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The Common Interest Rule in New Jersey: New Development Could Affect Businesses in Litigation

A recent opinion from the Supreme Court of New Jersey could have broad implications for protecting the confidentiality of information shared between attorneys for different clients with common interests. In O’Boyle v. Borough of Longport, 2014 WL 3557874 (N.J. July 21, 2014), the Supreme Court of New Jersey upheld the dismissal of a private citizen’s Open Public Records Act (“OPRA”) and common law right of access action. However, the Court’s opinion contains language regarding the common interest rule with possible beneficial implications for defense counsel.

In most cases, disclosure by an attorney of communications or work product to a third party functions as a waiver of the protection afforded to that communication or work product. However, there are circumstances when disclosure of work product to a third party is consistent with the confidentiality afforded to such work product, and therefore the protection is not waived by the disclosure. Id. at *9. Specifically, the Court noted that New Jersey applies the common interest doctrine in the context of sharing confidential attorney-client communications and work product with third parties, and applies the test articulated in LaPorta v. Gloucester County Bd. of Chosen Freeholders, 340 N.J. Super. 254 (App. Div. 2001). The Appellate Division in LaPorta concluded that the common interest exception may be asserted with respect to communications among counsel for different parties if: (1) the disclosure is made due to actual or anticipated litigation; (2) for the purposes of furthering a common interest; and (3) the disclosure is made in a manner not inconsistent with maintaining confidentiality against adverse parties. 340 N.J. Super. at 262.

In O’Boyle, the Supreme Court noted that the LaPorta test applies in the context of sharing both confidential attorney-client communications and work product with third parties. 2014 WL 3557874, *10. However, although most jurisdictions recognize the common interest rule, the scope or extent of common interest is the subject of debate. Id. at *11-12. In New Jersey, parties need not share identical interests, and actual litigation need not have commenced. Id. at *12 (citations omitted). The common interest may arise in civil or criminal proceedings, and the communication need not be confined to counsel; communications between counsel for a party and a representative of another party are also protected. Id. (citations omitted).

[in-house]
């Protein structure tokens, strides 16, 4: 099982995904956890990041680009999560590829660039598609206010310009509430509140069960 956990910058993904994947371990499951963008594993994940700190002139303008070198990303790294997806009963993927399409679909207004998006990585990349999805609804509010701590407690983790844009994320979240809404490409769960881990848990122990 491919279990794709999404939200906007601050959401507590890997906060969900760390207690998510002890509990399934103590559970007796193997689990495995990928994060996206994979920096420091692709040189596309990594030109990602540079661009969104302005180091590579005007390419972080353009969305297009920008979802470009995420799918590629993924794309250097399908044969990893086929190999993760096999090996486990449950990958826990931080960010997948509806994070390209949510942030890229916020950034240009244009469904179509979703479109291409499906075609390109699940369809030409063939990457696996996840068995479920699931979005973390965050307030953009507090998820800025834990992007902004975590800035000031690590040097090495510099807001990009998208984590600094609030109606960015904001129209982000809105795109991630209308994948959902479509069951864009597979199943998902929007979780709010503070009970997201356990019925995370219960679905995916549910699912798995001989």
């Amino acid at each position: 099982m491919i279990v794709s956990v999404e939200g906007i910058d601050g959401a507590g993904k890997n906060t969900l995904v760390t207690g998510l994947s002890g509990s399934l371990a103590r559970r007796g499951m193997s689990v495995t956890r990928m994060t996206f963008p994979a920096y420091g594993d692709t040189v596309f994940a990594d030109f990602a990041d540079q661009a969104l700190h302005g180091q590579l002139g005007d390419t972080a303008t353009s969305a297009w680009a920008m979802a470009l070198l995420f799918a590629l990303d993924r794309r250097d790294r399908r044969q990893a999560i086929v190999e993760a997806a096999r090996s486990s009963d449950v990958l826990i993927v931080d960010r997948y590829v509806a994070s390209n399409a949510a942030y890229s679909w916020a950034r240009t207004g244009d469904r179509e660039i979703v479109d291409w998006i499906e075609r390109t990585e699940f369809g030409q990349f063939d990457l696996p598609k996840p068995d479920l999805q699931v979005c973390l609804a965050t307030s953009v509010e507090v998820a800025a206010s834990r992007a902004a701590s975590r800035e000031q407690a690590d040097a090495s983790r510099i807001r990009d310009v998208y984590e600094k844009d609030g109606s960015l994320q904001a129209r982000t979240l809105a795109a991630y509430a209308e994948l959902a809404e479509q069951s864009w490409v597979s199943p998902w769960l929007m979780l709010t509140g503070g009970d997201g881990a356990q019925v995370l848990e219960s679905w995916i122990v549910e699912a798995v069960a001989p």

The Court declined to modify the LaPorta rule, finding that the common interest rule is designed to permit the free flow of information among counsel who represent clients with a common purpose. Id. at *14. The rule offers better representation for all parties to the exchange by increasing the information available to counsel to craft their positions and inform their decisions. Id. Although the Court recognized that privileges, including the attorney-client privilege and work product protections, restrict the disclosure of information and can intrude on the fact-finding function of litigation, the LaPorta rule “strikes an acceptable balance of these competing interests.” Id. Therefore, the Court expressly adopted the common interest rule as articulated in LaPorta, and also noted that the common purpose extends to the sharing of trial preparation efforts between attorneys, and that such attorneys need not be involved in the same litigated matter or anticipated matter. Id. at *15 (citation omitted). Further, the Court explained that the common interest rule “should be broad enough to encompass the situation in which certain disclosures of privileged material are made to another attorney who shares a common purpose, for the limited purpose of considering whether he and his client will participate in a common interest arrangement.” Id.

Though the decision in O’Boyle occurred in the context of an OPRA claim, the Court’s express adoption of the LaPorta rule regarding common interest could have wider implications. The opinion makes clear that protected disclosures can occur before litigation starts, that a common purpose, rather than an identical interest, is sufficient, and that the attorneys exchanging information need not be involved in the same matter. The decision will provide parties with greater clarity regarding how New Jersey’s courts will interpret the common interest rule, and should assist counsel in sharing information with commonly interested parties, even prior to litigation or entrance into formal joint defense arrangements. Attorneys should still be cautious in such exchanges; they should ensure that their actions reflect the privileged nature of the communications and that they take appropriate measures to prevent disclosure to an adversary. Id. at *14. Although the true impact of this decision remains to be seen, counsel seeking to develop joint litigation strategies can make use of the protections afforded by the common interest rule in New Jersey in order to present a more unified defense and a stronger representation for clients.
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